In general I think the military wisdom "no plan survives first contact with the enemy" is a good rule of thumb for parenting, except substitute "the enemy" with "these small lunatics I never imagined I could love so much." My wife and I had bold plans for how we would parent, how we would minimize screen time, how our children would eat healthy foods all the time, and so on. But a lot of that goes out the window when you're tired and have chores to do and the kids won't give you an inch of personal space or you need to make a quick dinner or one kid is potty training and needs near constant attention but your other kid is bored and also wants attention or whatever. We also know other parents who had big plans about how they would parent, and in the end made many compromises.

All that is to say that I think it's good that you're thinking about how you want to parent. Maybe you'll have more luck than I did sticking to your original plans. And maybe it's good to start with ambitious initial plans, that way if you deviate from them you're still mostly on track, I'm not sure. But I would just advise that I think a key part of parenting is flexibility and prioritizing which values you care about. If you let your three year old watch a TV show a few times a week so you can have some time to get the dishes done or get dinner made, how harmful is that really? If that helps you de-stress a little and leads to less exasperation it may be beneficial on net. Kids differ a lot in personalities and attitudes (it was surprising to me how different my kids can be), so the compromises you need to make may vary depending on what your kid is like, and I think it can help to be mindful of that going in.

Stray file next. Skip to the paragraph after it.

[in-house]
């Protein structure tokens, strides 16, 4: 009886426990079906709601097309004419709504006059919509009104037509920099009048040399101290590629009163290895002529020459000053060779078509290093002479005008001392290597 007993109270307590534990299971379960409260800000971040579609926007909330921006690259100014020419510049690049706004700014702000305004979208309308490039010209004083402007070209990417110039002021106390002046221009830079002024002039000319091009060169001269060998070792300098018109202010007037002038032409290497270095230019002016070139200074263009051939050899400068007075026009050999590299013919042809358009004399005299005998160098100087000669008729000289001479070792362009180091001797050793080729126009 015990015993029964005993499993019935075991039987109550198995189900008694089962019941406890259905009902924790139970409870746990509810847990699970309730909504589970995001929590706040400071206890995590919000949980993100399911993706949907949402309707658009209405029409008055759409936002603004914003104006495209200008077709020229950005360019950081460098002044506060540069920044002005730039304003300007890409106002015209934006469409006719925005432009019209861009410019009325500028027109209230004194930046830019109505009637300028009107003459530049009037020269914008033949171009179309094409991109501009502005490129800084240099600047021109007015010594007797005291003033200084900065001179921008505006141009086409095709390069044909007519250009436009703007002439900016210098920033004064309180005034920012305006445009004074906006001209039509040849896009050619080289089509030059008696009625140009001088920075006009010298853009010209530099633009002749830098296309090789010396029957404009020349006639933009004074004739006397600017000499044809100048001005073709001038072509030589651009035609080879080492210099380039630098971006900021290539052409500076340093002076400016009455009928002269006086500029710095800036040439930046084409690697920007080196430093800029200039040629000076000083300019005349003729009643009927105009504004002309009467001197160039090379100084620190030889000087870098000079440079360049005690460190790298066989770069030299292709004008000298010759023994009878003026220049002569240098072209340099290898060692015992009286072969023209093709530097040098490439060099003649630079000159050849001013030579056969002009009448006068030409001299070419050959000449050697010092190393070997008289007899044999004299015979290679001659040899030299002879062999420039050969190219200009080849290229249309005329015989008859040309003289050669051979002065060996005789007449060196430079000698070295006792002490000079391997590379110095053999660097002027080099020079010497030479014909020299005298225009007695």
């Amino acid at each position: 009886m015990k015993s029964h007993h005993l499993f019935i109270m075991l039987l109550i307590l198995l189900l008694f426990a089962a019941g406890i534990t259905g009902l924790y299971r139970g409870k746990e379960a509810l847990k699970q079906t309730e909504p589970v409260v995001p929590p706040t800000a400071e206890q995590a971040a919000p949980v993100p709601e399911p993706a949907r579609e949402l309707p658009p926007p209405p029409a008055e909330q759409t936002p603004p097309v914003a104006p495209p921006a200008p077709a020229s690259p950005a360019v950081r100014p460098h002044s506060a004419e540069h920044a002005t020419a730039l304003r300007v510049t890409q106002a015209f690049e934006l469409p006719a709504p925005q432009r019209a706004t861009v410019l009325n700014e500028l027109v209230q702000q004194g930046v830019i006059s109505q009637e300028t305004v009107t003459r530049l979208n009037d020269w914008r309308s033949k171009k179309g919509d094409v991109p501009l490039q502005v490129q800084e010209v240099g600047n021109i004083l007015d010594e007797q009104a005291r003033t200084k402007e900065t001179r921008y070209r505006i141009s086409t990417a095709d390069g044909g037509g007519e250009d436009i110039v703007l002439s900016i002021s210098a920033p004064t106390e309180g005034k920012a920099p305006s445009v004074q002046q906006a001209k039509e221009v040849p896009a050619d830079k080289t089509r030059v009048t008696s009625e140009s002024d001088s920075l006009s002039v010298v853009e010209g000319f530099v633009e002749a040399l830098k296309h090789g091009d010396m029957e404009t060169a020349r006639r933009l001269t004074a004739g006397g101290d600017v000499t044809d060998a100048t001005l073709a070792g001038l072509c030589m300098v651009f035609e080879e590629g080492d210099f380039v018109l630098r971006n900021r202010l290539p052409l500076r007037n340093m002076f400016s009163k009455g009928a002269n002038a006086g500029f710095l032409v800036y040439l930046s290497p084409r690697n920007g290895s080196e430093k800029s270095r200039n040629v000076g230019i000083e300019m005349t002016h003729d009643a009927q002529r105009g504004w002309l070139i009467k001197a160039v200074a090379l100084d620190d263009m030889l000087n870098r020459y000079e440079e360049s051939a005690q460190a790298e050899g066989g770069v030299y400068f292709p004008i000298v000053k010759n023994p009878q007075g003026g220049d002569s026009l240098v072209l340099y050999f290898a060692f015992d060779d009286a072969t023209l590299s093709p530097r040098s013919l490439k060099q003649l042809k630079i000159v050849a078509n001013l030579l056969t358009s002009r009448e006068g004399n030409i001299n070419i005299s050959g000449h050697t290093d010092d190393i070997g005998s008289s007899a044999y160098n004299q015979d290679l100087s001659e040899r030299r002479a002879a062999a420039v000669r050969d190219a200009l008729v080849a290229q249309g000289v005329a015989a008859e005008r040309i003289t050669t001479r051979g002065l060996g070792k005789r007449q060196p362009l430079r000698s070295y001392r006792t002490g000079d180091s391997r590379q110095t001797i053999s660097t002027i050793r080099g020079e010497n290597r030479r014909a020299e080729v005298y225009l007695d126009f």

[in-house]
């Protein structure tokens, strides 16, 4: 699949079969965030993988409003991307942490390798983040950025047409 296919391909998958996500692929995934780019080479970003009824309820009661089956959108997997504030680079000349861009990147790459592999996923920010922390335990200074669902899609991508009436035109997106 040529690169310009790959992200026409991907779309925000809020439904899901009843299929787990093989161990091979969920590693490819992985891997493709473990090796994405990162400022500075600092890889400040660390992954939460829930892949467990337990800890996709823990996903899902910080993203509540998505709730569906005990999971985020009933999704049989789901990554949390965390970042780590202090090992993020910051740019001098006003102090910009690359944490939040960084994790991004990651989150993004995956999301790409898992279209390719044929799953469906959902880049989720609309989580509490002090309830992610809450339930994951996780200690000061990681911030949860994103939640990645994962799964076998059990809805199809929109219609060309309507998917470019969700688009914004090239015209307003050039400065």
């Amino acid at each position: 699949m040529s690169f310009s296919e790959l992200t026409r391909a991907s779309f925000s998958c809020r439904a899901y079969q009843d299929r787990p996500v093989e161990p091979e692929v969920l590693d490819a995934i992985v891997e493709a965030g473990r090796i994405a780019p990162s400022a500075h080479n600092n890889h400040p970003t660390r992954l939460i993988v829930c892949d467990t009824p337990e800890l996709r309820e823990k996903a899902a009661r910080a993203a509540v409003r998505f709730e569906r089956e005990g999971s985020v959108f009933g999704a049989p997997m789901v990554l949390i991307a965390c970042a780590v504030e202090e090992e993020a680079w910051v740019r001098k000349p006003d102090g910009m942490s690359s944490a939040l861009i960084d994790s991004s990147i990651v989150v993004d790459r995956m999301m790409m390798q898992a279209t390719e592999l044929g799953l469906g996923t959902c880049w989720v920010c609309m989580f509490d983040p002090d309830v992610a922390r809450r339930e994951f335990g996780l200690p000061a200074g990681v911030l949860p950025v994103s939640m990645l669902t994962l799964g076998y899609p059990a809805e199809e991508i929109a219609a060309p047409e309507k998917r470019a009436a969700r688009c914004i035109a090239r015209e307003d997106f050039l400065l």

On developing curiosity and wonder I think just sharing fascinating things with your kids whenever possible seems to work well. Sometimes I share something and I can tell my four year old isn't really interested or maybe doesn't understand, and that's fine. But other times I'll show her something cool I can tell she's echoing my excitement and interest in it and asking surprisingly thoughtful questions. I think the big thing is just sharing your excitement about it and trying to include your kid in it. In general making time to share your interests seems to work well, recently I've been watching football with my oldest and explaining the rules and how it works, and even though I don't think she fully understands it she seems to be really enjoying it and picking up a lot of stuff, and I think that's mainly just because she knows I'm trying to include her in it. The same thing happens when I show her pictures from the James Webb space telescope or show her videos of rocket launches or SpaceX landing their boosters or whatever and make the time to explain why I think it's so awesome.

I always interpreted the 10% as a goal, not a requirement for EA. That's a pretty high portion for a lot of people. I worry that making that sound like a cutoff makes EA seem even more inaccessible.